China, Idle Threats, And DRAM - Oh My!

by: William Tidwell

The Chinese OEMs' appeal to NDRC will have no long-term effect.

The episode is best seen as a validation of - "it's different this time."

The US and ROW must get involved to resist Chinese efforts to subvert world trade.

“By petitioning NDRC to investigate Samsung for monopolistic practices, Chinese smartphone brands hope that Samsung and DRAM suppliers following its lead will consider carefully before initiating the next round of price hikes,” says DRAMeXchange research analyst Avril Wu. SA – Brady Betz

“Toto, I've got a feeling we're not in Kansas anymore.” - The Wizard of Oz, by L. Frank Baum.

Folks who have been following and/or investing in the semiconductor memory industry, especially the DRAM producers, were treated to what can only be described as a surreal market reaction to a TrendForce report this morning. The TrendForce article reported an effort by Chinese mobile DRAM OEMs to pressure Samsung (OTC:SSNLF) to reduce, or at least to ameliorate price increases of DRAM memory. Seeking Alpha cited the report, focusing on the last sentence in the following quote.

“Nevertheless, NDRC’s recent action, along with slowing shipments from Chinese smartphone brands, will adversely affect the 1Q18 mobile DRAM market. The latest market survey finds that Samsung has taken the initiative in lowering quotes for Chinese smartphone makers even with the tight supply. The average sequential quarterly increase in mobile DRAM prices for 1Q18 is projected to reach just 3%, smaller than the initial forecast of 5%.”

The knee-jerk market response to that headline was to knock down Samsung shares by 5% and Micron 1%, presenting a wonderful buying opportunity on stocks that will soon be much more expensive, so that’s a good thing, but it’s the larger perspective on this episode that I think is worth our time exploring. Beyond the sheer stupidity of the market reaction, there are larger lessons to be gleaned from these events. So let’s get to it.

Lesson # 1. Welcome to Oz. We are not in Kansas anymore. Truth is, we haven’t been in Kansas for quite a while, but this episode well and truly drives a stake through the heart of the conventional wisdom argument that nothing has really changed in the memory business. The action of the Chinese smartphone OEMs could not speak more powerfully to that proposition. Apparently they didn’t get the message that DRAM prices would inevitably drop if they just waited out the cycle.

Lesson #2. While this Chinese action may have some short-term minor effects, it will have no long-term effect. China simply has no leverage short of realizing success in its super-risky long-shot memory initiatives, and those won’t pay off until the mid 2020’s, if then. All together now: In OZ it is different this time, and the NDRC appeal won’t serve as ruby slippers. Indeed, this new Oz has no ruby slippers – the DRAM business has changed fundamentally and there will be no return to the old cyclical model.

Lesson #3. Welcome to the opening round of the battle of the Sovereigns. China’s decision to entertain this action is a direct attack on what we might call the world trade order. The United States and the rest of the world must respond to what is a specious and cynical effort to subvert normal and entirely legal business practices. Samsung is not a monopoly – nor is there the slightest evidence that the memory oligopoly is conspiring to fix prices. The three memory oligarchs do have pricing power, but that is a function of unprecedented demand for its products, and not of an effort to withhold product from the market. Indeed, the memory industry (especially Samsung!) can point to historically high levels of CapEx in pursuit of bringing more and better product to memory customers.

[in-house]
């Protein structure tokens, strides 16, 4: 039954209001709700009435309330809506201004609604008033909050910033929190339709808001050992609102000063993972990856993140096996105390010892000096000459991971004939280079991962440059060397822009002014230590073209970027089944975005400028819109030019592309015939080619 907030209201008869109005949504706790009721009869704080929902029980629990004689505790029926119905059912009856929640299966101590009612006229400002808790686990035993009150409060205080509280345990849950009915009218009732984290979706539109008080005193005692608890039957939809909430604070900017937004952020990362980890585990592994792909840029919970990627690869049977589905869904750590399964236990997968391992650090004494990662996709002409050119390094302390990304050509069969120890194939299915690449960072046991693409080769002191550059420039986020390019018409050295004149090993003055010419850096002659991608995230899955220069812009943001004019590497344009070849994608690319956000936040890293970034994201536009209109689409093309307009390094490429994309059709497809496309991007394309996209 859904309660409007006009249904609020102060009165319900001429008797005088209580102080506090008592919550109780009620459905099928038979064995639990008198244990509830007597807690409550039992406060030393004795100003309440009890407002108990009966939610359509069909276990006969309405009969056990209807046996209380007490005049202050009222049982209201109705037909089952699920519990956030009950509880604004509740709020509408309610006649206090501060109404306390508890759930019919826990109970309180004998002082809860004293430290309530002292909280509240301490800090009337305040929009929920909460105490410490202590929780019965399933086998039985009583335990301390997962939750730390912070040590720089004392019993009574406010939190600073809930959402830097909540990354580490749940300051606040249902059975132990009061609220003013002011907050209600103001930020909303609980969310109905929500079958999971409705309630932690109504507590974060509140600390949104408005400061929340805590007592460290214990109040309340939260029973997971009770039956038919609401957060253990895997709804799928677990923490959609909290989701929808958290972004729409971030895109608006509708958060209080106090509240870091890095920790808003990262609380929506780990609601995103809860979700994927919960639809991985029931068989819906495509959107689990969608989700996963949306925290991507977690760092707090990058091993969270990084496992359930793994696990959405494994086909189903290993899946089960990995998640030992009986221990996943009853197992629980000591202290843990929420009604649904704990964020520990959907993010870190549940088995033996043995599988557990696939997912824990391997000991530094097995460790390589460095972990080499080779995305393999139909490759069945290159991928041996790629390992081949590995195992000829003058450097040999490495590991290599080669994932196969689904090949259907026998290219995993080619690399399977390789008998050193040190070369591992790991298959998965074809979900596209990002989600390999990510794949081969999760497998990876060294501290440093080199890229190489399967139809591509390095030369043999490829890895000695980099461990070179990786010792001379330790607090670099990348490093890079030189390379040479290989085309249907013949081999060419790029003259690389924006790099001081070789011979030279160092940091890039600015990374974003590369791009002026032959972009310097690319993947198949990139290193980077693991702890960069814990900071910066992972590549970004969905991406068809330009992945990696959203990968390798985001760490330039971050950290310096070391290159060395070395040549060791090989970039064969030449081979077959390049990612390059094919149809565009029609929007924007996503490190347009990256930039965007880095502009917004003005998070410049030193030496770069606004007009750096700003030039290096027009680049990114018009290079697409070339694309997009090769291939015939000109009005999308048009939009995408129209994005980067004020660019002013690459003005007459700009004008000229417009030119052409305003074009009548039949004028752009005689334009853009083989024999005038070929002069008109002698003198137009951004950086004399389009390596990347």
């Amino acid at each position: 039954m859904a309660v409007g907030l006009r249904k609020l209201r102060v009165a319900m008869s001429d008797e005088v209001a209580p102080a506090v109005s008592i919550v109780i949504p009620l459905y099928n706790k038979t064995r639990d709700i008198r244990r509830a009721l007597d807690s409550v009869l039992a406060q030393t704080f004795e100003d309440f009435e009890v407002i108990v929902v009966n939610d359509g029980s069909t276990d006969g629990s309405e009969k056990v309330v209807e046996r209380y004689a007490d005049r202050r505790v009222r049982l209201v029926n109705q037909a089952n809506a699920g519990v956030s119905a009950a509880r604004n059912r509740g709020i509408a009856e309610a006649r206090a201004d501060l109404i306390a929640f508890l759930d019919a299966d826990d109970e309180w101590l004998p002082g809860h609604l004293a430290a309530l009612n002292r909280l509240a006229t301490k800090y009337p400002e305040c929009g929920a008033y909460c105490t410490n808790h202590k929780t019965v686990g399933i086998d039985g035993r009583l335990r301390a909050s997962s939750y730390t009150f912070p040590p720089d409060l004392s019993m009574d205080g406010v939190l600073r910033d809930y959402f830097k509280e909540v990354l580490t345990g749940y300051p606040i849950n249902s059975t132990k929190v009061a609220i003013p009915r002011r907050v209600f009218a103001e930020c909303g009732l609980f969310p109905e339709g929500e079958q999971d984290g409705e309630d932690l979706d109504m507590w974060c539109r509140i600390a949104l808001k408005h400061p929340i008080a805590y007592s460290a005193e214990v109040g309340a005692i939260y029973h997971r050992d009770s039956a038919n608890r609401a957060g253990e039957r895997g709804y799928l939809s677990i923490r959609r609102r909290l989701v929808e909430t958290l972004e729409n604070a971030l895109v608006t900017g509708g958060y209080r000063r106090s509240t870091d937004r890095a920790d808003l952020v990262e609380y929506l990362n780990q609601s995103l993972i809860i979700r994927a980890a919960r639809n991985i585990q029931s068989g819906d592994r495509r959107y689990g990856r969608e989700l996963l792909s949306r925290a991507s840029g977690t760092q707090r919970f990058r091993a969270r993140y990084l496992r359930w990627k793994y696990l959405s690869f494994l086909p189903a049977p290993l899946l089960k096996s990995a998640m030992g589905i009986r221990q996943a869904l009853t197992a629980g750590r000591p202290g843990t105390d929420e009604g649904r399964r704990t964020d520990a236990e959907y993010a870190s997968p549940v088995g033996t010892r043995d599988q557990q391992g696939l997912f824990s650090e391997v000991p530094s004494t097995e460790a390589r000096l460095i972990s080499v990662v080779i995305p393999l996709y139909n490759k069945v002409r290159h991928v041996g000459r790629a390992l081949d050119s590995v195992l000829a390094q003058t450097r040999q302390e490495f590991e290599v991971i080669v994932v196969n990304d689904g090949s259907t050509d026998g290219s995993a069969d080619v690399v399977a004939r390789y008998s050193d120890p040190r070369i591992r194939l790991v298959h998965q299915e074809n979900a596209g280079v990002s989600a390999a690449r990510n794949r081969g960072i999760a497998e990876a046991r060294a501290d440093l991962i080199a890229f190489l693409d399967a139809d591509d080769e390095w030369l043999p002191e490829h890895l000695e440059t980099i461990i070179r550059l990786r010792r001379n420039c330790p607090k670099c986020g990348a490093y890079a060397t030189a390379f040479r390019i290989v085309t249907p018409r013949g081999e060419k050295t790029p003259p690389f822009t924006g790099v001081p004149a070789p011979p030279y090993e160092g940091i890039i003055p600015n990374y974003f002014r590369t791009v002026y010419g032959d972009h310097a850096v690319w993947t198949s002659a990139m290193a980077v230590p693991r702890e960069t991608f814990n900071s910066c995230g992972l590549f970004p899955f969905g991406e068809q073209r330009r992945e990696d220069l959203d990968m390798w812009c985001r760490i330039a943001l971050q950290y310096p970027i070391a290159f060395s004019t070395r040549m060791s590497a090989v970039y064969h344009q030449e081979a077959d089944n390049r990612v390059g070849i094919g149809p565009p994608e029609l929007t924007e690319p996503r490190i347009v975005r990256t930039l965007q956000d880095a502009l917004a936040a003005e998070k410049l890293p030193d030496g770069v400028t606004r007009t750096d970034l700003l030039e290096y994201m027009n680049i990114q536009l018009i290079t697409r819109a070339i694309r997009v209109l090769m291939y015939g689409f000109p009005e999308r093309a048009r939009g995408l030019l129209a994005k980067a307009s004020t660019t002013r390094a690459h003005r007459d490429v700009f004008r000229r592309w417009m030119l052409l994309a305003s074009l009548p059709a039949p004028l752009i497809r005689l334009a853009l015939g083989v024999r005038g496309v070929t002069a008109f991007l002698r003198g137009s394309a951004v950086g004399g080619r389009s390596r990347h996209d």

Lesson # 4. The world has changed and will continue to change rapidly, as digitization is driven by a new, memory-centric computing model. Customers for memory may wish they could go back to the good-old days of low-cost memory, but that’s not going to happen. AI, IoT, edge computing, Big Data, and any number of other technology phenomena will continue to drive levels of demand that will challenge the memory industry’s ability to build sufficient capacity to meet demand. Indeed, a persuasive argument could be made that the industry needs 60-70% gross margins in order to have enough cash to meet growing capacity needs.

Lesson #5. The memory industry, if the companies didn’t know it before, knows now that it has a duty to build sufficient capacity to nurture and sustain the powerful technology waves coursing through the world economy. This is not to say that the industry has a duty to overbuild capacity, nor is it saying that the memory OEMs have a right to cheap memory just because that was the way it always used to be. It is another way of saying that with great power comes great responsibility.

Lesson #6. Saving the best lesson for last, memory investors just got a wonderful gift. Despite the absurd and irrational response of the algo-driven market today, Micron (MU), Samsung, SK Hynix (OTC:HXSCL)(OTC:HXSCF), and Western Digital (WDC) are excellent investment vehicles that will see higher multiples leveraging strong stock price growth over time – especially Micron!

Welcome to Oz, folks. Who wants to go back to Kansas anyway?

Disclosure: I am/we are long MU, WDC, NVDA. I wrote this article myself, and it expresses my own opinions. I am not receiving compensation for it (other than from Seeking Alpha). I have no business relationship with any company whose stock is mentioned in this article.

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